it is only proper, right and natural that after
    the upswing, with all its sad mistakes, bad times
    should follow. (words originally published in
    Swedish in 1931)
  • Quentin Peel, FT commentator yesterday
    Expectations in 2007 and 2008 of a decoupling
    between crisis-hit economies of the west and the
    less exposed emerging markets have vanished. The
    pain is global and the solution had to be too.
  • Debate concerning free market and role of
    government intervention I doubt will ever end as
    long as there are governments and individuals (so
    we will always have a job).

My conclusion Optimistic
  • Mankiw contrasts engineers and scientists.
    Unsatisfactory metaphor
  • scientists mathematicians, physicists, chemists,
    biologists, psychologists, sociologistsspectrum,
    where does social science fit
  • Content and techniques characterize the
  • Changes LM curve dispensed with, Phillips Curve
    upgraded substantially, IS and PC derived from
    optimizing economic agents
  • Fertile ground analyzing the behavior of
    individuals to evaluate effectiveness of policy
  • Examples of psychology in economics
  • behavioral finance, systemic risk, asymmetry of
    values or utility (ie risk tolerance, consumer
    choice context specific, (framing, sequence of
    choices ie preferences not transitive), MPC (not
  • We can continually upgrade the machinery, the
    technology, but this has ramifications for
    consistency. Is it appropriate to use math to
    model humans? Definitely, but always an imperfect
  • Rational expectations revolution picked up on
    this, if we are to ground macro in the behavior
    of optimizing agents (micro-foundations), better
    be sure of what micro assumptions underline the
    behavior of those agents. Appropriate
    simplifications for the purpose at hand (whether
    building theory or evaluating policy)

References, a very short list
  • Empirical evidence of monetary policy effects
  • Bernanke, Ben S., and Ilian Mihov (1998),
    "Measuring Monetary Policy," Quarterly Journal of
    Economics 113, 869-902.
  • Christiano, Lawrence J., Martin Eichenbaum, and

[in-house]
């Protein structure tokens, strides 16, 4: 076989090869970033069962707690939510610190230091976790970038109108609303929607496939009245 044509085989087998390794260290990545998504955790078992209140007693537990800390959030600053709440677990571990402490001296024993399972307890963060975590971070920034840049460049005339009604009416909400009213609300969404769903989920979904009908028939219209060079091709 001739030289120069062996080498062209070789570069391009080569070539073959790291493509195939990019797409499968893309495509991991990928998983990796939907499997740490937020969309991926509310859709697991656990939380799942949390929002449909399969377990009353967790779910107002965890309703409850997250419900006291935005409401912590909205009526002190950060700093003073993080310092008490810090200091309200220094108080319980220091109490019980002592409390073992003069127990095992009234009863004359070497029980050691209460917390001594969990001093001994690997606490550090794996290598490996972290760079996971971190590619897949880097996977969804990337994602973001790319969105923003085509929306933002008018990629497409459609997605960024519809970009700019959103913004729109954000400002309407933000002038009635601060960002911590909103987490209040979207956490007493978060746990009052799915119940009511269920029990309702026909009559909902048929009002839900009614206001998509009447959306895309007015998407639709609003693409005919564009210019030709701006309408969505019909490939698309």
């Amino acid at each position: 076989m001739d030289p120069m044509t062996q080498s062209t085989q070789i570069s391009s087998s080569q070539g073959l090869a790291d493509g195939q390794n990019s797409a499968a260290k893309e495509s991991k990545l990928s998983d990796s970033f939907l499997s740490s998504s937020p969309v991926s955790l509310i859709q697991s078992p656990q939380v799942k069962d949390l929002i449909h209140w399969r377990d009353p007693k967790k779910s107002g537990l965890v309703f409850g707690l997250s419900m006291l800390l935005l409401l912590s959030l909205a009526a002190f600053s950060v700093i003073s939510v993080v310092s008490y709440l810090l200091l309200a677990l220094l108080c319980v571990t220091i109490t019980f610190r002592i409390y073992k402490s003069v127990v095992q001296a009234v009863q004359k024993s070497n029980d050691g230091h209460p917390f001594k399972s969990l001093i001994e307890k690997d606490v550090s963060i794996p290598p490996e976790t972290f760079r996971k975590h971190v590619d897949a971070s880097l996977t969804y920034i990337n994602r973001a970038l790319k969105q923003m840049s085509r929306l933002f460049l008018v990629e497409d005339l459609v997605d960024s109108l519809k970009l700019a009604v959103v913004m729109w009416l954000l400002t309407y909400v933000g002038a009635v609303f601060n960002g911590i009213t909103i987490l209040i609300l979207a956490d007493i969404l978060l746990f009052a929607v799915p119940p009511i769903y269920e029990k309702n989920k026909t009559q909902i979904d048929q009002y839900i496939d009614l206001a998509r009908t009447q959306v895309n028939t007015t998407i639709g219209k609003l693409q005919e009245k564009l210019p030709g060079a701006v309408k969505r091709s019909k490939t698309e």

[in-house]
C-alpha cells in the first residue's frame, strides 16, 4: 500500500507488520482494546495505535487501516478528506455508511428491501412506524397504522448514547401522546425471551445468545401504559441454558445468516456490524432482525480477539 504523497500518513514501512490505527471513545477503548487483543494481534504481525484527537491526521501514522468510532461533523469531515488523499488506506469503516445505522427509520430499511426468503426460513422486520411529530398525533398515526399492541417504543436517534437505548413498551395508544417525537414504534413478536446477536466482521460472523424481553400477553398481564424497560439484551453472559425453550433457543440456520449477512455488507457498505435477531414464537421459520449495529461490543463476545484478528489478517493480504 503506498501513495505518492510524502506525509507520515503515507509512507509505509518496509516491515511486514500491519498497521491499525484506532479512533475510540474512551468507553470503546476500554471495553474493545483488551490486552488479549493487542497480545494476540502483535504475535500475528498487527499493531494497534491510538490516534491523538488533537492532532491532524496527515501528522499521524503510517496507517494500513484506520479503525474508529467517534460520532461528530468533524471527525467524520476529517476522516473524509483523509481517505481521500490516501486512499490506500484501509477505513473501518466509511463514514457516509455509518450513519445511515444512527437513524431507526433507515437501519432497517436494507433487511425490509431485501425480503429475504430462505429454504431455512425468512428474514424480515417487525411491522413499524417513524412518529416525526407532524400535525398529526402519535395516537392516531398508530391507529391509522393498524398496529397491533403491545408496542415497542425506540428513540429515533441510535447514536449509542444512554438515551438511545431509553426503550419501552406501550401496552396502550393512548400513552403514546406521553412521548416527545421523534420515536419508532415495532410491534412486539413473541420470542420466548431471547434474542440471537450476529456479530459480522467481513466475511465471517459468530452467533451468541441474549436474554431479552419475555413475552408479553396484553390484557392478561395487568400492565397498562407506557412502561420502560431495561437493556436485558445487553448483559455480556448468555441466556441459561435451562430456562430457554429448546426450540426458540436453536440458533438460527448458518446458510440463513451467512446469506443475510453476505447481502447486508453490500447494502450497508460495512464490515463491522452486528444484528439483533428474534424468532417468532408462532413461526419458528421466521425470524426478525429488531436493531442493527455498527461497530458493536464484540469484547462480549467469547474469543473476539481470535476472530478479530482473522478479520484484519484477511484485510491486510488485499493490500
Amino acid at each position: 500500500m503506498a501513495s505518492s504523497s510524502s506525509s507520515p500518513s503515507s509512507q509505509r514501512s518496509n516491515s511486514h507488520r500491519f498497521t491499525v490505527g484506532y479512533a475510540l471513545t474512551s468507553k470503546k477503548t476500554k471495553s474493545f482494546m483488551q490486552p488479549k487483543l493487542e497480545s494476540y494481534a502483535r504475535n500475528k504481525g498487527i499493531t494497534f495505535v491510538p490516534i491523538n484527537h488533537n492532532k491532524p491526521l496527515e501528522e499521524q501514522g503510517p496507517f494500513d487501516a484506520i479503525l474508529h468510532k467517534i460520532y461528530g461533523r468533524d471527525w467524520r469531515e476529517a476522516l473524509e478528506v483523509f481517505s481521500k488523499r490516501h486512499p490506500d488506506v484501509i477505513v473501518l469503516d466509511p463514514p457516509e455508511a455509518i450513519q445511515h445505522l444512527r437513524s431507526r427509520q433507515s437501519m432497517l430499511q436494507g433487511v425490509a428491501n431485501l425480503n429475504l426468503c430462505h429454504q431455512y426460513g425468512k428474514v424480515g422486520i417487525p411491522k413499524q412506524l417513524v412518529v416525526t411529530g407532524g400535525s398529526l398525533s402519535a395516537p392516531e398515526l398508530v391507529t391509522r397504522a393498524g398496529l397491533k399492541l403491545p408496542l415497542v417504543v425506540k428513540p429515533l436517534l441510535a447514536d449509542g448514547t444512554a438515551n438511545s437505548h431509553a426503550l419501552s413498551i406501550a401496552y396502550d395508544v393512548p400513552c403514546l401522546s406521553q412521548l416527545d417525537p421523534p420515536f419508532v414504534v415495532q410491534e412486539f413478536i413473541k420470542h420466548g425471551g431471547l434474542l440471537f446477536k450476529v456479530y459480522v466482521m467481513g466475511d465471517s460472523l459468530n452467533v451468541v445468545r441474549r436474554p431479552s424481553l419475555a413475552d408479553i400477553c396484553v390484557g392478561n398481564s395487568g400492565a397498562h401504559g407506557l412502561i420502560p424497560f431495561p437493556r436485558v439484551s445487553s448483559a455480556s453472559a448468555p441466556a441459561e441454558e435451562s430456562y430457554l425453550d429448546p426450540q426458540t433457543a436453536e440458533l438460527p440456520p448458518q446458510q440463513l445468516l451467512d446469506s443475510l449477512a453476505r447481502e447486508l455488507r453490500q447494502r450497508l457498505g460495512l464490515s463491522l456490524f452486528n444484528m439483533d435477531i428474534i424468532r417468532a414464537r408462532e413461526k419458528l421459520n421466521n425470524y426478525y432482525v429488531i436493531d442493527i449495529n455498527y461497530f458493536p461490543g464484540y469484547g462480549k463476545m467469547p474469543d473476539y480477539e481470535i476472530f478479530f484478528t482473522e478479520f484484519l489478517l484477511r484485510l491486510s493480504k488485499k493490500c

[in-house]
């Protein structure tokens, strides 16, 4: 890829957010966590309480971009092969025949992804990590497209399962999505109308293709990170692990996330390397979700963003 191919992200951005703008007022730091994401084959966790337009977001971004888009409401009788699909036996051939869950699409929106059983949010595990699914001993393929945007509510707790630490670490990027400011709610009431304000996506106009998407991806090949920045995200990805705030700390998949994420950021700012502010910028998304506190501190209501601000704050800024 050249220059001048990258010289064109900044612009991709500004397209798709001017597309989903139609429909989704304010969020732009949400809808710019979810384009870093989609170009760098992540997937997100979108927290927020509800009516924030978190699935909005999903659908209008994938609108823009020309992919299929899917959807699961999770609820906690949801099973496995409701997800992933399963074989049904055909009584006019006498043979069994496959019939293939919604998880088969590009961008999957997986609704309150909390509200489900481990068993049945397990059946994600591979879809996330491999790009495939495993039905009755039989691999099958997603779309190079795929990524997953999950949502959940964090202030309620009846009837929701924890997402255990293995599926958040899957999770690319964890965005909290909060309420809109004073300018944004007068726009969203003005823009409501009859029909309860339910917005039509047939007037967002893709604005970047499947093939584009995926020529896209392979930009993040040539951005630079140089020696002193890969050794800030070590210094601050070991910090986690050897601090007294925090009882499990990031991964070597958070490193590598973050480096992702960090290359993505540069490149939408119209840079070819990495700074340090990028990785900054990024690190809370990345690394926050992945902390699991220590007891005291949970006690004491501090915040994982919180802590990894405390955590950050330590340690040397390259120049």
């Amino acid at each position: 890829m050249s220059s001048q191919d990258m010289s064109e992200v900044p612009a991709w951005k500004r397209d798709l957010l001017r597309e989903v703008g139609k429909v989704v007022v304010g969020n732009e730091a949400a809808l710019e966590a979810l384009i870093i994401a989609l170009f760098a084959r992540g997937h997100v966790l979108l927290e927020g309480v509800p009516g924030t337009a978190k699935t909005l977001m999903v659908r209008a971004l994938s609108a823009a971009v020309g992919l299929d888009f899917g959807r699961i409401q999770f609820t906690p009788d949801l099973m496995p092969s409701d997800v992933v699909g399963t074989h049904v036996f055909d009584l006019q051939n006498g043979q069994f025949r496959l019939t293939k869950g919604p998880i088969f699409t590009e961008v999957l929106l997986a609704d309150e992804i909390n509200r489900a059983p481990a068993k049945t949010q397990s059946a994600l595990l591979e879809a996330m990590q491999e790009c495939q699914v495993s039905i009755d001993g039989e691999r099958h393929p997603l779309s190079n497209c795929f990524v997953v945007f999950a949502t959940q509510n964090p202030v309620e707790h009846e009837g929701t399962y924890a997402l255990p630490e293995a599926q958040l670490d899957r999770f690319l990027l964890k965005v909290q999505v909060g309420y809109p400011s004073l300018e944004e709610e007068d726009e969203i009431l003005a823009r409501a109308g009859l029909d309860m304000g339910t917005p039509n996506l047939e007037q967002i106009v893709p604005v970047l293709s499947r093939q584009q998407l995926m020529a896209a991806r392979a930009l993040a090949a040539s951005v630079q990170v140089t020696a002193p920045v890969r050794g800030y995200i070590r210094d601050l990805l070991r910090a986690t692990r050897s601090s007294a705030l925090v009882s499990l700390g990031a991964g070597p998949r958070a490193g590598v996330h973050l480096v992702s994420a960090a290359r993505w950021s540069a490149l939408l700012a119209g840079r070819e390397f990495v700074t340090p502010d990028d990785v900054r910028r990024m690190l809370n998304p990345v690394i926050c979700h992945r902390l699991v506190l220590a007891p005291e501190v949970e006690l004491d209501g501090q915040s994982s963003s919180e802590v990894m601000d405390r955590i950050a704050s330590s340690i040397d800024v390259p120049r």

Charles L. Evans (1999), "Monetary Policy Shocks
    What Have We Learned and To What End?" in Taylor,
    John B., and Michael Woodford, eds., Handbook of
    Macroeconomics, vol. 1A, North-Holland.
  • Sims (1980), Macroeconomics and Reality,
    Econometrica 48, no. 1, 1-48.
  • Sims (1992), Interpreting Macroeconomic Time
    Series Facts The Effects of Monetary Policy,
    European Economic Review 36, 975-1101.
  • Bills and Klenow (2004), Some Evidence on the
    Importance of Sticky Prices, Journal of
    Political Economy 112, no 5, 947-985.
  • Theory History
  • Woodford, Michael (1999), Revolution and
    Evolution in 20th Century Macroeconomics, and
    Convergence in Macroeconomics Elements of the
    New Synthesis (2008) both from his website.
  • Gottfried, Haberler, Prosperity and Depression,
    Geneva League of nations, 1937, provides a
    review of the pre-Keynesian literature.
  • Hicks, John R. (1937), Mr. Keynes and the
    Classics A suggested Interpretation,
    Econometrica 5 pp. 147-159.
  • Mankiw, N. Gregory (2006), The Macroeconomist as
    Scientist and Engineer, The Journal of Economic
    Perspectives, Vol. 20, No. 4 (Oct., 2006),
  • Goodfriend and King (1997), The New Neoclassical
    Synthesis, NBER Macroeconomics Annual 1997,
  • Books
  • Gali, Monetary Policy, Inflation and the Business
    Cycle, Princeton University Press, 2008
  • Chapter 2 covers the classical model in detail
    and its shortcomings.
  • Walsh, Monetary Theory and Policy, The MIT Press
    2nd edition, 2003
  • Chapter 1 gives a nice summary of the empirical
    work on the short run and long-run relationships
    between money, prices and output and the debate
    about causality.